How to Have the Difficult Conversations…


 

Do you understand the difference between palliative care and hospice? If not, let me give the quick schpeel, then I’ll talk more about how to have these super hard discussions regarding a patient diagnosis, prognosis, etc.

 
The patient will be treated not only for his or her physical symptoms, but also spiritual, social, and psychological symptoms.
— Dame Cicely Saunders
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Palliative care is the aggressive symptom management for anyone with a chronic or severe illness. With that being said, all hospice care is palliative care, but not all palliative care is hospice. This means that you can STILL be receiving palliative care (aggressive symptom management) even while aggressively treating your chronic or terminal illness. An example of this would be a cancer patient who is wanting to continue to pursue chemo/radiation treatments, but needs more assistance with symptoms – in walks palliative care! However, if they choose hospice, they then forgo any continue chemo/radiation as they have chosen the season of life where curative treatment is no longer the goal, but rather symptom management and quality of life. It is also extremely important to note that in both palliative and hospice care, the patient will be treated not only for his or her physical symptoms, but also spiritual, social, and psychological symptoms. (Check out Dame Cicely Saunders concept of “total pain”…it’s genius)

Because of this, the conversations in palliative care can be much more difficult than those with hospice care due to the fact that often times once a patient has chosen to see hospice, they understand (for the most part) that they are extremely ill and pursuing care at the end of their life. However, having the conversations in palliative care, before they understand the severity of their disease or illness, is a whole new level of difficult, sad, awkward, and awful.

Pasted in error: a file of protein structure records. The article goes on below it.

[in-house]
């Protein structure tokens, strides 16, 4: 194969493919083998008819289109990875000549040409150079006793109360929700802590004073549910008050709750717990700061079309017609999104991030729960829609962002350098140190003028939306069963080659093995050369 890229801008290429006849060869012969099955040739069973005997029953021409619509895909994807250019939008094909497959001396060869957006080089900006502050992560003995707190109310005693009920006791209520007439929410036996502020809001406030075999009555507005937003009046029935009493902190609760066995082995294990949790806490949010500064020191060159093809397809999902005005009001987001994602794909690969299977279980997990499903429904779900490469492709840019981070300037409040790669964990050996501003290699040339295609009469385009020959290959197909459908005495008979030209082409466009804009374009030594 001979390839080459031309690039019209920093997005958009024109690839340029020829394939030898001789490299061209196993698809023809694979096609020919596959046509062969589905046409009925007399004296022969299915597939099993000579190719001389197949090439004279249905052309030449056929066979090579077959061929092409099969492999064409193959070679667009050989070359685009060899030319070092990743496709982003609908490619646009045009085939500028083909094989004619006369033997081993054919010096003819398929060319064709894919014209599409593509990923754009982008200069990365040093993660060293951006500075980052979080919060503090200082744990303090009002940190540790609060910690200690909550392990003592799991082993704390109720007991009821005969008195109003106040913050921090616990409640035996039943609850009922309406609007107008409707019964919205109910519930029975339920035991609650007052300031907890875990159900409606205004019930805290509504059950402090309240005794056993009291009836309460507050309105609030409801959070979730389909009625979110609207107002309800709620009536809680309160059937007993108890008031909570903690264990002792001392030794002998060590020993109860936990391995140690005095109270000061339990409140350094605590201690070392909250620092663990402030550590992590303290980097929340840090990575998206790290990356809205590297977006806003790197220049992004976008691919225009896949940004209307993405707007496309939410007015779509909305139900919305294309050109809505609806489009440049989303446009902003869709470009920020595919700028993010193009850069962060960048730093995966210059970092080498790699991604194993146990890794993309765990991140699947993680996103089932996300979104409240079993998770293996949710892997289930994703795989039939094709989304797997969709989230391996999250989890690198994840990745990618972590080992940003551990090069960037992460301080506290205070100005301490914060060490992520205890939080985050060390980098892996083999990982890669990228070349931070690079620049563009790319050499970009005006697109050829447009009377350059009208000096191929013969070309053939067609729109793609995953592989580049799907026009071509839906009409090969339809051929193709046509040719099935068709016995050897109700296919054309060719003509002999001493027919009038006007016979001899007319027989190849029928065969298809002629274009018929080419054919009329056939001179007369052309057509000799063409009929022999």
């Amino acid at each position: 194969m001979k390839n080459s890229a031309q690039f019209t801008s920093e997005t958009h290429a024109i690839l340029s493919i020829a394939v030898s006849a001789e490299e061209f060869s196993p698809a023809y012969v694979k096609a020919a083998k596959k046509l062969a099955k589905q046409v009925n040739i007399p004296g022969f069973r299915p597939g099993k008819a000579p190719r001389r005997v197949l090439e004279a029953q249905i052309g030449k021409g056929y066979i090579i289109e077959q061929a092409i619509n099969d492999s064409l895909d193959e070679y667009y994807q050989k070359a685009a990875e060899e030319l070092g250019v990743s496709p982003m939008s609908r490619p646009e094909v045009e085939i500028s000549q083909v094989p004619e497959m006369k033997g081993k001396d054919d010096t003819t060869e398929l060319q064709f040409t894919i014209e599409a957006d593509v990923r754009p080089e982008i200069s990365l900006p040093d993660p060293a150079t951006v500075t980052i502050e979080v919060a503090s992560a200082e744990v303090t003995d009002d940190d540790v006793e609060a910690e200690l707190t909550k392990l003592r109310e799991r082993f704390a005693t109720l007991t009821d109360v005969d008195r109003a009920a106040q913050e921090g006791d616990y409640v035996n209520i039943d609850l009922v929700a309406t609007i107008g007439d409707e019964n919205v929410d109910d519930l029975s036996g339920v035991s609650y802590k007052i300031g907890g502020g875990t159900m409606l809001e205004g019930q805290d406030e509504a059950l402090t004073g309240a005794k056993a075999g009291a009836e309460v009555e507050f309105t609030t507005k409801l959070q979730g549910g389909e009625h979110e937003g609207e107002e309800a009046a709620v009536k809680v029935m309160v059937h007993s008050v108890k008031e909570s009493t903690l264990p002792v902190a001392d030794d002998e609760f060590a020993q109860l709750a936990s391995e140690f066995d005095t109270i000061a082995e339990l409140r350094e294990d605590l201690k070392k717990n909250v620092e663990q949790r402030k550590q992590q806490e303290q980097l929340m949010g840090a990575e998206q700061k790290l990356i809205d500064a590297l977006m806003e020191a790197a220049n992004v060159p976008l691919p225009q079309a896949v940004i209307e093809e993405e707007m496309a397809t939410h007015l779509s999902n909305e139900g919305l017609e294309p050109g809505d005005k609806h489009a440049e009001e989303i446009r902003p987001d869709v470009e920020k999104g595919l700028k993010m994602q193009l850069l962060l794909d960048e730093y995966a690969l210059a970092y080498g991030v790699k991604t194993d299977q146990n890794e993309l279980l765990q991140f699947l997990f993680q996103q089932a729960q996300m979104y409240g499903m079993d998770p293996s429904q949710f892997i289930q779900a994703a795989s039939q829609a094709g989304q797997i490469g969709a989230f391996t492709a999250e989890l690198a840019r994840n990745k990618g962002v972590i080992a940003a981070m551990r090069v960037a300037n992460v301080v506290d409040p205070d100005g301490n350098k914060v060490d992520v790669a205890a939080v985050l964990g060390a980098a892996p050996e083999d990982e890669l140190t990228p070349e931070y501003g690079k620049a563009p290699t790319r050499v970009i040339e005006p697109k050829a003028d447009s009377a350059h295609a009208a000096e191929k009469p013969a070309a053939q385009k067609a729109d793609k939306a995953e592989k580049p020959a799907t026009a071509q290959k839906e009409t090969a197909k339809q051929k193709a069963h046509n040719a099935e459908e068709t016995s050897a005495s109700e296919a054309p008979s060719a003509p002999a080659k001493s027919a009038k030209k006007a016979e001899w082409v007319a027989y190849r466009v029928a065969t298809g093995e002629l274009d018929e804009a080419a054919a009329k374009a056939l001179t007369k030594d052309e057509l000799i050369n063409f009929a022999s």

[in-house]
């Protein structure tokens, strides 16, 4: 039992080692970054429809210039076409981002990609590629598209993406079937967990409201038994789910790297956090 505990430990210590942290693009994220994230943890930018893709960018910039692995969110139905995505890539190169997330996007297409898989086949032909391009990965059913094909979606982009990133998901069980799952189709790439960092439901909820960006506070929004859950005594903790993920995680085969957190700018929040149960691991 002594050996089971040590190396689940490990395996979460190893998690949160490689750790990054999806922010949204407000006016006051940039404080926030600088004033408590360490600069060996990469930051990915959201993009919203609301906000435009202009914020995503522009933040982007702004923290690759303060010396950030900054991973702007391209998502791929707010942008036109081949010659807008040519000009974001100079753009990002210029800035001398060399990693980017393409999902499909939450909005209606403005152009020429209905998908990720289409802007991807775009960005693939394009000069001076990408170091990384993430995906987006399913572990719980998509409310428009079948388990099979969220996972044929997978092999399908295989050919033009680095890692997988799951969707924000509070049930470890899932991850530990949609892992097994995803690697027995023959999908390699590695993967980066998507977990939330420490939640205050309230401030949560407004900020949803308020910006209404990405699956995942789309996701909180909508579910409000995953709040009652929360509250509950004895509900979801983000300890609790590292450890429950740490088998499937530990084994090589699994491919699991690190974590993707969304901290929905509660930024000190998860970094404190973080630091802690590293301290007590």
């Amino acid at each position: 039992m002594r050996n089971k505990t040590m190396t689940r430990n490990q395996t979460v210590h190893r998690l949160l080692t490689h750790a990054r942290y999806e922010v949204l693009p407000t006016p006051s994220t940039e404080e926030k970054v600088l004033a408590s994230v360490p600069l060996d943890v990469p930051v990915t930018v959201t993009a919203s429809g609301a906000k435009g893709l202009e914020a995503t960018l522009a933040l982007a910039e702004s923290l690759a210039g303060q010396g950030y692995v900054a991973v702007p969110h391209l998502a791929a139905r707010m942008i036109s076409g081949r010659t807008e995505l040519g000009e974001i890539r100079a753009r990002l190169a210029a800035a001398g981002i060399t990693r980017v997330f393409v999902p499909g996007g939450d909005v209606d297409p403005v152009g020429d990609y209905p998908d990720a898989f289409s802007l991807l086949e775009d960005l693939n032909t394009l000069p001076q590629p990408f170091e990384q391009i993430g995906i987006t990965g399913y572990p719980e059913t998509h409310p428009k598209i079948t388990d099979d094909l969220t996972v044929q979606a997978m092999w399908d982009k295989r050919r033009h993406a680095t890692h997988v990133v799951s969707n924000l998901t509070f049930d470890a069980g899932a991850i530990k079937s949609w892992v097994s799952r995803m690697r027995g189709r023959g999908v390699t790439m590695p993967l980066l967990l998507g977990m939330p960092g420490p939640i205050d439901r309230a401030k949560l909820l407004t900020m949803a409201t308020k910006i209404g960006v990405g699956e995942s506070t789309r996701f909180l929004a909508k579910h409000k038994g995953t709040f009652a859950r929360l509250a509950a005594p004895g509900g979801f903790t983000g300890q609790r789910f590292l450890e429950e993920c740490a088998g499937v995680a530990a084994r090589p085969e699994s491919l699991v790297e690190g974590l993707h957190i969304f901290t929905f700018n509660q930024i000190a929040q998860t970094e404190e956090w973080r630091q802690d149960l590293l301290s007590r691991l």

Some rules of thumb, before we get into the real nitty-gritty details are this:

1.     Terminology is key! Not everyone understands lingo like “stage 4”, “terminal” or “malignant” so always try to talk about things on more of a human level and less of a medical level. NEVER speak in a way with medical lingo that can be viewed as speaking down to them.

2.     Speak to them as you would want someone to speak to your mother, brother, father, or child. Again, remove some of the medical sterility in the conversation. You’re about to share with them possibly earth-shattering news.

3.     Always start by finding out what they know. You might be surprised to find out that they actually have a very minimal understanding of their illness. Often times, it’s either because no one knew had to tell them (or didn’t want to yet to avoid the patient “giving up hope”) or told them is medical terms and therefore the patient didn’t have a good understanding and was too embarrassed or shocked to ask questions for clarification.

4.     Then, ask what they want to know. Separate your views from the patients for a second – not everyone wants to know exactly where they are headed. On the flip side, some people want to know every single detail that you can share.

Now that you have a basis of understanding how to begin the conversation, let’s dive deeper with the help of the
SPIKES protocol, as laid out by Baile et al. (2000):

1.     Step 1: “S” – setting up the interview

a.     Arrange for privacy, only including those whom the patient wants involved.

b.     Make sure it a comfortable setting with seating.

2.    Step 2: “P” – Assessing the patient’s Perception

a.     Just as discussed previously, ask them what they know so you know what gaps you’ll need to fill in for the discussion.

3.     Step 3: “I” – Obtaining the patient Invitation

a.     What do they want to know? Do they want to know everything now, or just partial information with a follow up meeting?

4.     Step 4: “K” – Giving Knowledge

a.     In case the patient doesn’t understand that the conversation is leading to bad news, you can start by saying “ Unfortunately, …” or “I’m sorry to tell you…”.

b.     **Never say – “There is nothing more we can do for you.”** Because there is always more you can do that would be more in line with the patient’s therapeutic goals, such as good pain control and symptom relief.

5.     Step 5: “E” – Addressing the patient’s Emotions

a.     Offer empathy.

6.     Step 6: “S” – Strategy and Summary

a.     Ask for any final questions.

b.     Often, it’s good to ask them if they want to think about things and discuss it among themselves, then ask if they’d like a follow up meeting to go over more the plan and how they’d like to pursue treatment. Also, this will give them more time to come up with other questions, as they are often is a state of shock for quite a while.



So, of course, this is all easier said that done. However, just remember to speak to them as a human and how you would want someone to talk to you or your family to deliver this news. Then always offer support and availability to answer questions.

 

Jaymie Wilson, APRN-CNP, ACHPN

 



Reference:

Baile, W., Buckman, R., Lenzi, R., Glober, G., Beale, E., & Kudelka, A. (2000). SPIKES – A six-step protocol for delivering bad news: application to the patient with cancer. The Oncologist, 5(4), 302-311.